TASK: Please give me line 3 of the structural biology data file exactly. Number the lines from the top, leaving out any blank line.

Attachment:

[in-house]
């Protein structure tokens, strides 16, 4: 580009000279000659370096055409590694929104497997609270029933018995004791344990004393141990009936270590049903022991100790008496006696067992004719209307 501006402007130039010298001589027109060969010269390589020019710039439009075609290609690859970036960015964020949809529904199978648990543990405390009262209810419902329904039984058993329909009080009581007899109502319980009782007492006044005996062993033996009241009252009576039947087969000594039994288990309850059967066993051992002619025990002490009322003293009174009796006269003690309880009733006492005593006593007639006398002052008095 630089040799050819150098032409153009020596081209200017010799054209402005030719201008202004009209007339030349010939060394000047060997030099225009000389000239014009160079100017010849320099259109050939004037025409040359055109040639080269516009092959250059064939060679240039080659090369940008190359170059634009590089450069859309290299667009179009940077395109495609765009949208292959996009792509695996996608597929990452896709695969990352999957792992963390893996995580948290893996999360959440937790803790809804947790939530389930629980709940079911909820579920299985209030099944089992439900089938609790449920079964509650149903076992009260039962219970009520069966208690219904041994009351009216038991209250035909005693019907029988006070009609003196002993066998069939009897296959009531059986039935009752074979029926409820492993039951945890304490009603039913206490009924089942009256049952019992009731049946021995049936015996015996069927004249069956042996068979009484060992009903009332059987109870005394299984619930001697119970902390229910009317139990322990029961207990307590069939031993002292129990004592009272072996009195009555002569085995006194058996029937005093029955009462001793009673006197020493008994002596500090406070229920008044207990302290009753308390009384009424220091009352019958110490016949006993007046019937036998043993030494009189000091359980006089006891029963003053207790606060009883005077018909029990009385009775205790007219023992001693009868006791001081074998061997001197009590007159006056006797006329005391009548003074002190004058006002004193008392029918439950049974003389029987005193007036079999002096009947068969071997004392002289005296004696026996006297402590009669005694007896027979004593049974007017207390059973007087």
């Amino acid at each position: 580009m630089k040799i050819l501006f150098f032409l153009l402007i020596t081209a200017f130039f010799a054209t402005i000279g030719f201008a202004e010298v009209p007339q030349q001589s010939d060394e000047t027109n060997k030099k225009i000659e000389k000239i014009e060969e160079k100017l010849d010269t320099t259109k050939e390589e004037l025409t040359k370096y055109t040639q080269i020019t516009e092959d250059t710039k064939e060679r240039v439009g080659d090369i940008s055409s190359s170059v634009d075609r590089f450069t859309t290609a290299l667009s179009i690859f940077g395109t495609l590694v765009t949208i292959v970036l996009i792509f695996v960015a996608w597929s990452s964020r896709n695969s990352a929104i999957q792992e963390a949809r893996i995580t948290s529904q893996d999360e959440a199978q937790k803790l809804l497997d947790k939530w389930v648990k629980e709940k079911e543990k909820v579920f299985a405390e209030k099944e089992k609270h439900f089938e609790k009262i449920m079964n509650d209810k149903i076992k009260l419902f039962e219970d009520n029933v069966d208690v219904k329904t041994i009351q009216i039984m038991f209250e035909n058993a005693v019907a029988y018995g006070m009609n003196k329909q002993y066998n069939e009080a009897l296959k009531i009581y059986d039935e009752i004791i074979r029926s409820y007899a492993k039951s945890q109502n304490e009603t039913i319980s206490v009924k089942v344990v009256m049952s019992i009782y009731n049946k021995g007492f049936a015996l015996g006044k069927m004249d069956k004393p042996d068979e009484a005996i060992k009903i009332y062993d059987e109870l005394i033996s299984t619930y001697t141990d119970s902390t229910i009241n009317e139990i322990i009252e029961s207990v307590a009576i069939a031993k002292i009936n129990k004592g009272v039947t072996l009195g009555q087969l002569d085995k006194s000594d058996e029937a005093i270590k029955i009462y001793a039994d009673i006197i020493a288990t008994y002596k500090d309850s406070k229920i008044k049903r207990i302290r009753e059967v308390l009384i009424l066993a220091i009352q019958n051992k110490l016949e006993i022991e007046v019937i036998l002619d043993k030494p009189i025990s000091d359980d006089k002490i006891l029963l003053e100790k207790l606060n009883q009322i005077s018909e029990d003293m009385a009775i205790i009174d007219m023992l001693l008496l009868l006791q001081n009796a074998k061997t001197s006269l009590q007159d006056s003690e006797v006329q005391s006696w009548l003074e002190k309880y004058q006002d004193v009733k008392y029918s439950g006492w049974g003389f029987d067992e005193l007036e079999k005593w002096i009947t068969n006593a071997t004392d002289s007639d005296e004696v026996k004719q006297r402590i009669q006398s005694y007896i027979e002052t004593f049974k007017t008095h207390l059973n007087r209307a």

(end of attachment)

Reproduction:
């Amino acid at each position: 580009m630089k040799i050819l501006f150098f032409l153009l402007i020596t081209a200017f130039f010799a054209t402005i000279g030719f201008a202004e010298v009209p007339q030349q001589s010939d060394e000047t027109n060997k030099k225009i000659e000389k000239i014009e060969e160079k100017l010849d010269t320099t259109k050939e390589e004037l025409t040359k370096y055109t040639q080269i020019t516009e092959d250059t710039k064939e060679r240039v439009g080659d090369i940008s055409s190359s170059v634009d075609r590089f450069t859309t290609a290299l667009s179009i690859f940077g395109t495609l590694v765009t949208i292959v970036l996009i792509f695996v960015a996608w597929s990452s964020r896709n695969s990352a929104i999957q792992e963390a949809r893996i995580t948290s529904q893996d999360e959440a199978q937790k803790l809804l497997d947790k939530w389930v648990k629980e709940k079911e543990k909820v579920f299985a405390e209030k099944e089992k609270h439900f089938e609790k009262i449920m079964n509650d209810k149903i076992k009260l419902f039962e219970d009520n029933v069966d208690v219904k329904t041994i009351q009216i039984m038991f209250e035909n058993a005693v019907a029988y018995g006070m009609n003196k329909q002993y066998n069939e009080a009897l296959k009531i009581y059986d039935e009752i004791i074979r029926s409820y007899a492993k039951s945890q109502n304490e009603t039913i319980s206490v009924k089942v344990v009256m049952s019992i009782y009731n049946k021995g007492f049936a015996l015996g006044k069927m004249d069956k004393p042996d068979e009484a005996i060992k009903i009332y062993d059987e109870l005394i033996s299984t619930y001697t141990d119970s902390t229910i009241n009317e139990i322990i009252e029961s207990v307590a009576i069939a031993k002292i009936n129990k004592g009272v039947t072996l009195g009555q087969l002569d085995k006194s000594d058996e029937a005093i270590k029955i009462y001793a039994d009673i006197i020493a288990t008994y002596k500090d309850s406070k229920i008044k049903r207990i302290r009753e059967v308390l009384i009424l066993a220091i009352q019958n051992k110490l016949e006993i022991e007046v019937i036998l002619d043993k030494p009189i025990s000091d359980d006089k002490i006891l029963l003053e100790k207790l606060n009883q009322i005077s018909e029990d003293m009385a009775i205790i009174d007219m023992l001693l008496l009868l006791q001081n009796a074998k061997t001197s006269l009590q007159d006056s003690e006797v006329q005391s006696w009548l003074e002190k309880y004058q006002d004193v009733k008392y029918s439950g006492w049974g003389f029987d067992e005193l007036e079999k005593w002096i009947t068969n006593a071997t004392d002289s007639d005296e004696v026996k004719q006297r402590i009669q006398s005694y007896i027979e002052t004593f049974k007017t008095h207390l059973n007087r209307a």